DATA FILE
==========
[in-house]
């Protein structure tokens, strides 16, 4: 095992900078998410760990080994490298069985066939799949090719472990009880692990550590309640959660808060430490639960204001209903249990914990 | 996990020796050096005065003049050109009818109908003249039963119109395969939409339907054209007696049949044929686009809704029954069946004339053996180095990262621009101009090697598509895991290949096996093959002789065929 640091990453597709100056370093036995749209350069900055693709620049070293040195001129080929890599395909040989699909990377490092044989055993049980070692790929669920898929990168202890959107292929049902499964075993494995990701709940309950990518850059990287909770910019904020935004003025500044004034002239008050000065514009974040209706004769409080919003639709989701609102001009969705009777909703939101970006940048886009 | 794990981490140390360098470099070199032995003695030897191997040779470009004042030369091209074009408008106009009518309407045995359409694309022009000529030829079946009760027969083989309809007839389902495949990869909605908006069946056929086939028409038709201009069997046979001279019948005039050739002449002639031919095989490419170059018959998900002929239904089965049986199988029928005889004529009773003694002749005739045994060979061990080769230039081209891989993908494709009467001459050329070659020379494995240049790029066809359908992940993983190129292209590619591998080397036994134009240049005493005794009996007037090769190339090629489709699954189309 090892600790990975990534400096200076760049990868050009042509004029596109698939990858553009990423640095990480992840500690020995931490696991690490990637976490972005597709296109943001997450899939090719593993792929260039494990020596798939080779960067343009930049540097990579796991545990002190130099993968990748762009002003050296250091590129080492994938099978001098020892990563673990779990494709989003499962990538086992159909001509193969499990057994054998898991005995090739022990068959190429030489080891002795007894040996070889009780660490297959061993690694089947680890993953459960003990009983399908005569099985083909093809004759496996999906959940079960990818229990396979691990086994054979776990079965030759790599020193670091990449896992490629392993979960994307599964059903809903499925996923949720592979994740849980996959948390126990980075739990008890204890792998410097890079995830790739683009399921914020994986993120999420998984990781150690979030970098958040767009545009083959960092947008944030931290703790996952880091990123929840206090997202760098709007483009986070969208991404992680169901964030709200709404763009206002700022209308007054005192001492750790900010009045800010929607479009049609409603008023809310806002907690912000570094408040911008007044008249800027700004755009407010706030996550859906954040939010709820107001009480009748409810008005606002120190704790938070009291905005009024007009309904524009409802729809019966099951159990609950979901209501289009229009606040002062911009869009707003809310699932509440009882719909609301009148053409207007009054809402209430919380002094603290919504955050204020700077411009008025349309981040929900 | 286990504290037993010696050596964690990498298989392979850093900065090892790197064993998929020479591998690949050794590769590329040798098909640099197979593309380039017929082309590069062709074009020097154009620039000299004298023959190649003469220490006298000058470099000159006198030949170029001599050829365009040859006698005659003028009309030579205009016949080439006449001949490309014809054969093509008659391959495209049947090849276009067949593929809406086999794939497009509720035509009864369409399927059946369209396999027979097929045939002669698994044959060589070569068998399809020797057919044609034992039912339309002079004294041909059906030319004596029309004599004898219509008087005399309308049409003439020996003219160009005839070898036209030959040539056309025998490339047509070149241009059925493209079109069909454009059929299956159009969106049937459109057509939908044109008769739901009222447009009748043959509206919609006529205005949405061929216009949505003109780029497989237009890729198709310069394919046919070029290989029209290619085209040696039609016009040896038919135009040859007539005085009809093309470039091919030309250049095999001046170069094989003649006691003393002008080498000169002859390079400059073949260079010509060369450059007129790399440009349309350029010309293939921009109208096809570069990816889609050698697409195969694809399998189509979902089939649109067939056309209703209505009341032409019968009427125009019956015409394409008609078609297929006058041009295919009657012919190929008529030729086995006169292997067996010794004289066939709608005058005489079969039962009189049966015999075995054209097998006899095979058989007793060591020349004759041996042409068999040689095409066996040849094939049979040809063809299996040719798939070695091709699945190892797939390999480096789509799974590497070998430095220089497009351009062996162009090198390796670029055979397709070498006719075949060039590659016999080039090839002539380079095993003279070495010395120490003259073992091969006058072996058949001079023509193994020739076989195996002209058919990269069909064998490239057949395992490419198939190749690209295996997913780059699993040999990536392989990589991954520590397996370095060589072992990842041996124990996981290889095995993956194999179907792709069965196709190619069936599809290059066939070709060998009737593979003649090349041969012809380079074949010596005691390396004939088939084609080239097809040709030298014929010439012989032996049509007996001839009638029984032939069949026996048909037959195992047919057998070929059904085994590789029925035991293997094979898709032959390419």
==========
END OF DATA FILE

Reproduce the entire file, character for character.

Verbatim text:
[in-house]
């Protein structure tokens, strides 16, 4: 095992900078998410760990080994490298069985066939799949090719472990009880692990550590309640959660808060430490639960204001209903249990914990 | 996990020796050096005065003049050109009818109908003249039963119109395969939409339907054209007696049949044929686009809704029954069946004339053996180095990262621009101009090697598509895991290949096996093959002789065929 640091990453597709100056370093036995749209350069900055693709620049070293040195001129080929890599395909040989699909990377490092044989055993049980070692790929669920898929990168202890959107292929049902499964075993494995990701709940309950990518850059990287909770910019904020935004003025500044004034002239008050000065514009974040209706004769409080919003639709989701609102001009969705009777909703939101970006940048886009 | 794990981490140390360098470099070199032995003695030897191997040779470009004042030369091209074009408008106009009518309407045995359409694309022009000529030829079946009760027969083989309809007839389902495949990869909605908006069946056929086939028409038709201009069997046979001279019948005039050739002449002639031919095989490419170059018959998900002929239904089965049986199988029928005889004529009773003694002749005739045994060979061990080769230039081209891989993908494709009467001459050329070659020379494995240049790029066809359908992940993983190129292209590619591998080397036994134009240049005493005794009996007037090769190339090629489709699954189309 090892600790990975990534400096200076760049990868050009042509004029596109698939990858553009990423640095990480992840500690020995931490696991690490990637976490972005597709296109943001997450899939090719593993792929260039494990020596798939080779960067343009930049540097990579796991545990002190130099993968990748762009002003050296250091590129080492994938099978001098020892990563673990779990494709989003499962990538086992159909001509193969499990057994054998898991005995090739022990068959190429030489080891002795007894040996070889009780660490297959061993690694089947680890993953459960003990009983399908005569099985083909093809004759496996999906959940079960990818229990396979691990086994054979776990079965030759790599020193670091990449896992490629392993979960994307599964059903809903499925996923949720592979994740849980996959948390126990980075739990008890204890792998410097890079995830790739683009399921914020994986993120999420998984990781150690979030970098958040767009545009083959960092947008944030931290703790996952880091990123929840206090997202760098709007483009986070969208991404992680169901964030709200709404763009206002700022209308007054005192001492750790900010009045800010929607479009049609409603008023809310806002907690912000570094408040911008007044008249800027700004755009407010706030996550859906954040939010709820107001009480009748409810008005606002120190704790938070009291905005009024007009309904524009409802729809019966099951159990609950979901209501289009229009606040002062911009869009707003809310699932509440009882719909609301009148053409207007009054809402209430919380002094603290919504955050204020700077411009008025349309981040929900 | 286990504290037993010696050596964690990498298989392979850093900065090892790197064993998929020479591998690949050794590769590329040798098909640099197979593309380039017929082309590069062709074009020097154009620039000299004298023959190649003469220490006298000058470099000159006198030949170029001599050829365009040859006698005659003028009309030579205009016949080439006449001949490309014809054969093509008659391959495209049947090849276009067949593929809406086999794939497009509720035509009864369409399927059946369209396999027979097929045939002669698994044959060589070569068998399809020797057919044609034992039912339309002079004294041909059906030319004596029309004599004898219509008087005399309308049409003439020996003219160009005839070898036209030959040539056309025998490339047509070149241009059925493209079109069909454009059929299956159009969106049937459109057509939908044109008769739901009222447009009748043959509206919609006529205005949405061929216009949505003109780029497989237009890729198709310069394919046919070029290989029209290619085209040696039609016009040896038919135009040859007539005085009809093309470039091919030309250049095999001046170069094989003649006691003393002008080498000169002859390079400059073949260079010509060369450059007129790399440009349309350029010309293939921009109208096809570069990816889609050698697409195969694809399998189509979902089939649109067939056309209703209505009341032409019968009427125009019956015409394409008609078609297929006058041009295919009657012919190929008529030729086995006169292997067996010794004289066939709608005058005489079969039962009189049966015999075995054209097998006899095979058989007793060591020349004759041996042409068999040689095409066996040849094939049979040809063809299996040719798939070695091709699945190892797939390999480096789509799974590497070998430095220089497009351009062996162009090198390796670029055979397709070498006719075949060039590659016999080039090839002539380079095993003279070495010395120490003259073992091969006058072996058949001079023509193994020739076989195996002209058919990269069909064998490239057949395992490419198939190749690209295996997913780059699993040999990536392989990589991954520590397996370095060589072992990842041996124990996981290889095995993956194999179907792709069965196709190619069936599809290059066939070709060998009737593979003649090349041969012809380079074949010596005691390396004939088939084609080239097809040709030298014929010439012989032996049509007996001839009638029984032939069949026996048909037959195992047919057998070929059904085994590789029925035991293997094979898709032959390419």